South Africa is no longer considered a low catastrophe risk country. According to Global risk consulting Aon latest weather, climate and catastrophe report which evaluates the impact of the natural disaster events worldwide in 2017, 330 natural catastrophe events occurred and generated economic losses of $353 billion.

97% of these ($353 billion) were due to weather related events including Hurricanes Harvey, Irma and Maria in the USA. Typhoon Hato in China and Cyclone Debbie in Australia.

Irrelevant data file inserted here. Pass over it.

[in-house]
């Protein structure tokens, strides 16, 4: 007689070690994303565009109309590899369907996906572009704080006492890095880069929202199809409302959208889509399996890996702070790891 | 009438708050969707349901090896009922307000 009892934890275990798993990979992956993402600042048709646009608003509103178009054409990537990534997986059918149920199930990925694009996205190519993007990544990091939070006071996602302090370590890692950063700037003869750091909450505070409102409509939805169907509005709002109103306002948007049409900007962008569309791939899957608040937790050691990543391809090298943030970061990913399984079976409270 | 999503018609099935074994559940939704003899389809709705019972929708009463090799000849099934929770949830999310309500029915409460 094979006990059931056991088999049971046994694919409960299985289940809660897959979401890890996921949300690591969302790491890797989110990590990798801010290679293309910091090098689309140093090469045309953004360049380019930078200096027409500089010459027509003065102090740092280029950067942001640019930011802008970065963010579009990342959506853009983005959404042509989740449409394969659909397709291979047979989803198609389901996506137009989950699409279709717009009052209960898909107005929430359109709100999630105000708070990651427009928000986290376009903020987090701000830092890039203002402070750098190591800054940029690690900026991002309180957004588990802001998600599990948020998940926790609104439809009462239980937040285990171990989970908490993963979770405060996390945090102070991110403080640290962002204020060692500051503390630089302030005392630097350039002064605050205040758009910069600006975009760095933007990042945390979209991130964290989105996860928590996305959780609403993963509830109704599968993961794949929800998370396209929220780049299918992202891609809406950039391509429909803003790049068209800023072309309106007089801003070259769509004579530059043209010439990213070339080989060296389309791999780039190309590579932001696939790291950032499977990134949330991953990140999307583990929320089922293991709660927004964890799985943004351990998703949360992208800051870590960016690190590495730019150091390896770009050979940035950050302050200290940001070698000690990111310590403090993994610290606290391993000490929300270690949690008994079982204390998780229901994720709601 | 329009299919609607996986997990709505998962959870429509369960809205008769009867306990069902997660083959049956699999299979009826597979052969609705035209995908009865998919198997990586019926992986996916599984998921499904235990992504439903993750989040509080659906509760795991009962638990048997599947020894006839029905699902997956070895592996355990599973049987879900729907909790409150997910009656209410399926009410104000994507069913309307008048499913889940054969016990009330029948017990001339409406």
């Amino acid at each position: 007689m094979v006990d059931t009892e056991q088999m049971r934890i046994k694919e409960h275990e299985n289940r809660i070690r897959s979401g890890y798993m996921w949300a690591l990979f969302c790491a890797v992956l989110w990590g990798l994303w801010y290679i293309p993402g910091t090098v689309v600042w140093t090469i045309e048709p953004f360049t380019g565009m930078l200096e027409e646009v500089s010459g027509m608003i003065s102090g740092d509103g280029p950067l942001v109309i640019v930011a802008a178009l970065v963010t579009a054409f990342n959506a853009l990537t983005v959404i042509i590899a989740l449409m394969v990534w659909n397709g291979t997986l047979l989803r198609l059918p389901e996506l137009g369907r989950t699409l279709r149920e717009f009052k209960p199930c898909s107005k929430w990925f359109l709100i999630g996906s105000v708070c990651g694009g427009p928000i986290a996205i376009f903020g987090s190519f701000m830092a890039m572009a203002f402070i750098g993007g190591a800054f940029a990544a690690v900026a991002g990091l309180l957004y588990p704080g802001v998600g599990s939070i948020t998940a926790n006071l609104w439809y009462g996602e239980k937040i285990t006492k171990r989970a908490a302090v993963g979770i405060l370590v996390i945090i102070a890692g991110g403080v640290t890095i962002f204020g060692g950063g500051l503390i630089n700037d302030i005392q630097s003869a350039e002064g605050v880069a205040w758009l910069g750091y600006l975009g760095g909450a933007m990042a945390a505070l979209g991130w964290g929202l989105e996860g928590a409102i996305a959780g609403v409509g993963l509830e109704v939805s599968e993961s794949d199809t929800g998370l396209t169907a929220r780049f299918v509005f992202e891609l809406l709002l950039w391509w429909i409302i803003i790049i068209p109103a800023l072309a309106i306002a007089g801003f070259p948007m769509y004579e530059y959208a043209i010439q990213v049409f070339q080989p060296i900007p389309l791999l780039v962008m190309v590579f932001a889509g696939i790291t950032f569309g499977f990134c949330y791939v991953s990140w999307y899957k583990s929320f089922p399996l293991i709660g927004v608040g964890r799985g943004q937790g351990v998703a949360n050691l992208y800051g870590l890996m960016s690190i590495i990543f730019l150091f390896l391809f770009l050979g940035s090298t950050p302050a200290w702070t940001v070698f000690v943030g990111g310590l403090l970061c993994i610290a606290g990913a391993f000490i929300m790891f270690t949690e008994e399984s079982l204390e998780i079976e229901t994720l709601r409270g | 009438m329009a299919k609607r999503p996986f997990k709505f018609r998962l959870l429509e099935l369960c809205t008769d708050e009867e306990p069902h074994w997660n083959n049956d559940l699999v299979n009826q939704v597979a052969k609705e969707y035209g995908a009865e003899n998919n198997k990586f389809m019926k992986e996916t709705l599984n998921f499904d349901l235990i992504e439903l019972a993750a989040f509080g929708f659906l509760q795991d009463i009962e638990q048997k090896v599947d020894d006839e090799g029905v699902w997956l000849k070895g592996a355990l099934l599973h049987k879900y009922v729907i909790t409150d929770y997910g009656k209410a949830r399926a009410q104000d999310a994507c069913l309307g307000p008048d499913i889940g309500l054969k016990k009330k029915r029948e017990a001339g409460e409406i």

The combined catastrophe insured losses for South Africa in 2017 was the highest ever recorded driven by the Knysna fires and flooding in Durban. Insurance released more than R5 billion towards affected parties. Reinsurers do not regard South Africa as a low catastrophe risk region anymore, with the country having experienced a high frequency of large loss events in the last five years. This is now regarded as the new normal and has resulted in adjustments and steep price increases by reinsurers. Insurers are retaining more risk than ever before, which is driving a need for greater understanding of these risks.

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